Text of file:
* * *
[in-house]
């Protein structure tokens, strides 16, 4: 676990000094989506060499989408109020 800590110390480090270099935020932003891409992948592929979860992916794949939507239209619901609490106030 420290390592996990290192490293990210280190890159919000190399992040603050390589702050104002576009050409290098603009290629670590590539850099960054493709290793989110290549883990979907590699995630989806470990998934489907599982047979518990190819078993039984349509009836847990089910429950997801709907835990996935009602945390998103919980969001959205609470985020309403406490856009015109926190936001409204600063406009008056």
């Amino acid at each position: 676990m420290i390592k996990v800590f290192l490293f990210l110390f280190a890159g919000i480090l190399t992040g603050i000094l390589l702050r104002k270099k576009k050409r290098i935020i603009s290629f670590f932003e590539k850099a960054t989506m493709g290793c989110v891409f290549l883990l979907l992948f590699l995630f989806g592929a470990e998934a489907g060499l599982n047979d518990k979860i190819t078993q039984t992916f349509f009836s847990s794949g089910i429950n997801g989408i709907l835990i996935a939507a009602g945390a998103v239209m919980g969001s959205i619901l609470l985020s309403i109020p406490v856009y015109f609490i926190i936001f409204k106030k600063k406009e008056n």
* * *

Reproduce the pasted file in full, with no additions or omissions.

[in-house]
């Protein structure tokens, strides 16, 4: 676990000094989506060499989408109020 800590110390480090270099935020932003891409992948592929979860992916794949939507239209619901609490106030 420290390592996990290192490293990210280190890159919000190399992040603050390589702050104002576009050409290098603009290629670590590539850099960054493709290793989110290549883990979907590699995630989806470990998934489907599982047979518990190819078993039984349509009836847990089910429950997801709907835990996935009602945390998103919980969001959205609470985020309403406490856009015109926190936001409204600063406009008056």
């Amino acid at each position: 676990m420290i390592k996990v800590f290192l490293f990210l110390f280190a890159g919000i480090l190399t992040g603050i000094l390589l702050r104002k270099k576009k050409r290098i935020i603009s290629f670590f932003e590539k850099a960054t989506m493709g290793c989110v891409f290549l883990l979907l992948f590699l995630f989806g592929a470990e998934a489907g060499l599982n047979d518990k979860i190819t078993q039984t992916f349509f009836s847990s794949g089910i429950n997801g989408i709907l835990i996935a939507a009602g945390a998103v239209m919980g969001s959205i619901l609470l985020s309403i109020p406490v856009y015109f609490i926190i936001f409204k106030k600063k406009e008056n």